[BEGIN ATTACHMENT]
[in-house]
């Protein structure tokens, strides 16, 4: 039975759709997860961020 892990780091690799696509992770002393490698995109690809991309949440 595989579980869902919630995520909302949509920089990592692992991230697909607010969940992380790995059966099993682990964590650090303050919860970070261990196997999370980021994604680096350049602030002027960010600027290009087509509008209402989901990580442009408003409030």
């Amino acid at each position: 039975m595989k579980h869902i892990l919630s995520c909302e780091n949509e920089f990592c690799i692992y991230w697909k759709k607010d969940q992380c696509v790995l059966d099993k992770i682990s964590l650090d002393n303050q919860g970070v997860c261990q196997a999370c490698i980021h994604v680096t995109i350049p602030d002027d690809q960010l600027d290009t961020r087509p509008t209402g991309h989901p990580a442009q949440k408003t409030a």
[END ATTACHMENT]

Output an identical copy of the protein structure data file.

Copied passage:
[in-house]
């Protein structure tokens, strides 16, 4: 039975759709997860961020 892990780091690799696509992770002393490698995109690809991309949440 595989579980869902919630995520909302949509920089990592692992991230697909607010969940992380790995059966099993682990964590650090303050919860970070261990196997999370980021994604680096350049602030002027960010600027290009087509509008209402989901990580442009408003409030």
């Amino acid at each position: 039975m595989k579980h869902i892990l919630s995520c909302e780091n949509e920089f990592c690799i692992y991230w697909k759709k607010d969940q992380c696509v790995l059966d099993k992770i682990s964590l650090d002393n303050q919860g970070v997860c261990q196997a999370c490698i980021h994604v680096t995109i350049p602030d002027d690809q960010l600027d290009t961020r087509p509008t209402g991309h989901p990580a442009q949440k408003t409030a």